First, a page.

Sydney smoke a drag for NZ
AUCKLAND, New Zealand -- The fall-out from the bush fires that have raged in and around Sydney, Australia for the past 12 days has not been confined to the island continent.
Smoke from the devastating fires has drifted the 3,000 kilometers (2,300 miles) east across the Tasman Sea to New Zealand, and is affecting visibility in some North Island cities.
New Zealand is called Aotearoa in the native Maori language, which translates as Land of the Long White Cloud.
However, the clouds this past week, have had a distinctly Australian flavor, according to New Zealand weather experts.
On some days visibility in the main city of Auckland has been reduced to 4 kilometers (3 miles), compared with up to 50 kilometers (30 miles) on a normal sunny day, meteorologists say.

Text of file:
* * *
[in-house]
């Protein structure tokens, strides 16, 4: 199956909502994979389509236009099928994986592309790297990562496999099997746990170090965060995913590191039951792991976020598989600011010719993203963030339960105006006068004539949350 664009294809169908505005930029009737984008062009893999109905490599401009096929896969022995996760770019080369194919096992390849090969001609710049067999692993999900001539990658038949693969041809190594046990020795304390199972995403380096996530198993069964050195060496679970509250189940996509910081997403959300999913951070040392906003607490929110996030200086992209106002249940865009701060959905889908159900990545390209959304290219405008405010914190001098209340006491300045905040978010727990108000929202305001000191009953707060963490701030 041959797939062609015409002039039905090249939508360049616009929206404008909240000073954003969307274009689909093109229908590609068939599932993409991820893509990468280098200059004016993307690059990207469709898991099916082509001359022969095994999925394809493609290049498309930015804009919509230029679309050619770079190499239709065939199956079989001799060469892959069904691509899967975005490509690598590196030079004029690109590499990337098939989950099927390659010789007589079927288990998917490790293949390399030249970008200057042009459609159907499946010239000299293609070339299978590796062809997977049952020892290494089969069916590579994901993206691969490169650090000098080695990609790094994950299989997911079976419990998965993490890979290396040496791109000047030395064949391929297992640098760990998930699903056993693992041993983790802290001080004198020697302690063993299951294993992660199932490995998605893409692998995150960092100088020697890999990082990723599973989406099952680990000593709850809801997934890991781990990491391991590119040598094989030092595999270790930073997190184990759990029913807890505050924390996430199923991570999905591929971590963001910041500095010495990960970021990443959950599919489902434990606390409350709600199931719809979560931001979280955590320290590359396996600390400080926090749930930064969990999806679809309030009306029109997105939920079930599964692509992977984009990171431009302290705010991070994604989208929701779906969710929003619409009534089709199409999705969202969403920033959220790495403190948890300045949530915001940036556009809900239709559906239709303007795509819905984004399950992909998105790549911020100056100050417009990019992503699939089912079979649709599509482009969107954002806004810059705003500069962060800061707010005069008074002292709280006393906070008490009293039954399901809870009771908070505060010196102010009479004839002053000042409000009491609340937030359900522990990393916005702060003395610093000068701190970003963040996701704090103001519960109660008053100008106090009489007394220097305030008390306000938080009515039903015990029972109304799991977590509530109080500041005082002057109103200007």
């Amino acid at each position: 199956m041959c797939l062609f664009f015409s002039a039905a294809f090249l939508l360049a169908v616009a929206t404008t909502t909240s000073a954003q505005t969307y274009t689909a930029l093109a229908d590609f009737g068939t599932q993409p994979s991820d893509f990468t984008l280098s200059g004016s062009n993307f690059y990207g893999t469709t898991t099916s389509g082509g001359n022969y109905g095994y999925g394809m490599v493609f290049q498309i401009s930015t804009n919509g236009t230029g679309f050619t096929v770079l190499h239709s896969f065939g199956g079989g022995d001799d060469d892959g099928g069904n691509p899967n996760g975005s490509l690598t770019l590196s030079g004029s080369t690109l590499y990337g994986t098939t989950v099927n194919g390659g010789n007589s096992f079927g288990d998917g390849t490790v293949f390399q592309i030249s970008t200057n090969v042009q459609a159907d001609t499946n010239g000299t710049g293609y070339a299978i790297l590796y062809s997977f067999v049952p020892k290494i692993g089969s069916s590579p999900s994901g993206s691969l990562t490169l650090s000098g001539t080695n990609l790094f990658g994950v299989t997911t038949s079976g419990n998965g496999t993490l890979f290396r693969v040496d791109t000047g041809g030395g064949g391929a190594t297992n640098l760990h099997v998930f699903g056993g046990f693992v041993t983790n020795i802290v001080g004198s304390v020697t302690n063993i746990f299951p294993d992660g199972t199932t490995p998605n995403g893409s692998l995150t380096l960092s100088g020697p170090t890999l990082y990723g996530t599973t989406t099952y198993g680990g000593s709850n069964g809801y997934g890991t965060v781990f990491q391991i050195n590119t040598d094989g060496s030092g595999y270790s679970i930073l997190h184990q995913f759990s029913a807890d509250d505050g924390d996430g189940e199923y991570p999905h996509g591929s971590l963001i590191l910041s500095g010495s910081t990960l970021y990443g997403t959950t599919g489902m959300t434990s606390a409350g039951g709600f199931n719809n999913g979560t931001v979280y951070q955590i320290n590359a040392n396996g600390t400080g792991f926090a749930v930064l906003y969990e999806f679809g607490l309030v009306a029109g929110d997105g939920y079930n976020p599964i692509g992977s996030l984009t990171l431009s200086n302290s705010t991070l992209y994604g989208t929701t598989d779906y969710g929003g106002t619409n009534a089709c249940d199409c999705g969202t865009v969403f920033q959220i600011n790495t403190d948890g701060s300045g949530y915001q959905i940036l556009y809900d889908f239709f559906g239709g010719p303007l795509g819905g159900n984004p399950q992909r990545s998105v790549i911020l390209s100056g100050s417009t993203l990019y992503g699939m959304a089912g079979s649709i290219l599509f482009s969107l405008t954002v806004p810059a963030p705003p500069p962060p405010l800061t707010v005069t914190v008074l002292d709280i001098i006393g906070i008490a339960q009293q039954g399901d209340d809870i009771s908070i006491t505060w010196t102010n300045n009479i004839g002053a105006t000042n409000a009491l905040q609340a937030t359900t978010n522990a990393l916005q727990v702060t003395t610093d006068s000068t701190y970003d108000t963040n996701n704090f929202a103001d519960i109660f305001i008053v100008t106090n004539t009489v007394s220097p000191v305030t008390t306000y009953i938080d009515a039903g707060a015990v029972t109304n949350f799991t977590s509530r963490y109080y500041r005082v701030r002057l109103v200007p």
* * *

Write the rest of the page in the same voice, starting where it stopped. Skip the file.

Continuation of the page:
"It appeared the air over the North Island originated above New South Wales and contained smoke from the Sydney bush fires," one forecaster told reporters.
The smoke and ash has produced some stunning sunsets for the New Zealanders but dimmed the viewing of stars.
Smoke and ash particles from the fires has also created some spectacular sunset vistas for residents and visitors to Lord Howe Island, which lies about 1,000 kilometers (600 miles) north east of Sydney in the Tasman Sea.
Sydney itself continues to be blanketed in a thick layer of smoke as calmer wind conditions ease fire conditions yet this has elevated the pollution level.
At times over the past 12 days visibility in the city has been reduced to less than 100 meters (328 feet) by the smoke, forcing incoming flights to be diverted and doctors to issue health warnings to people with breathing difficulties.
And with more than 80 fires still burning across Sydney's home state of New South Wales and little prospect of rain in the next four days, it seems the glorious sunsets across the Tasman may be around for a few more days yet.
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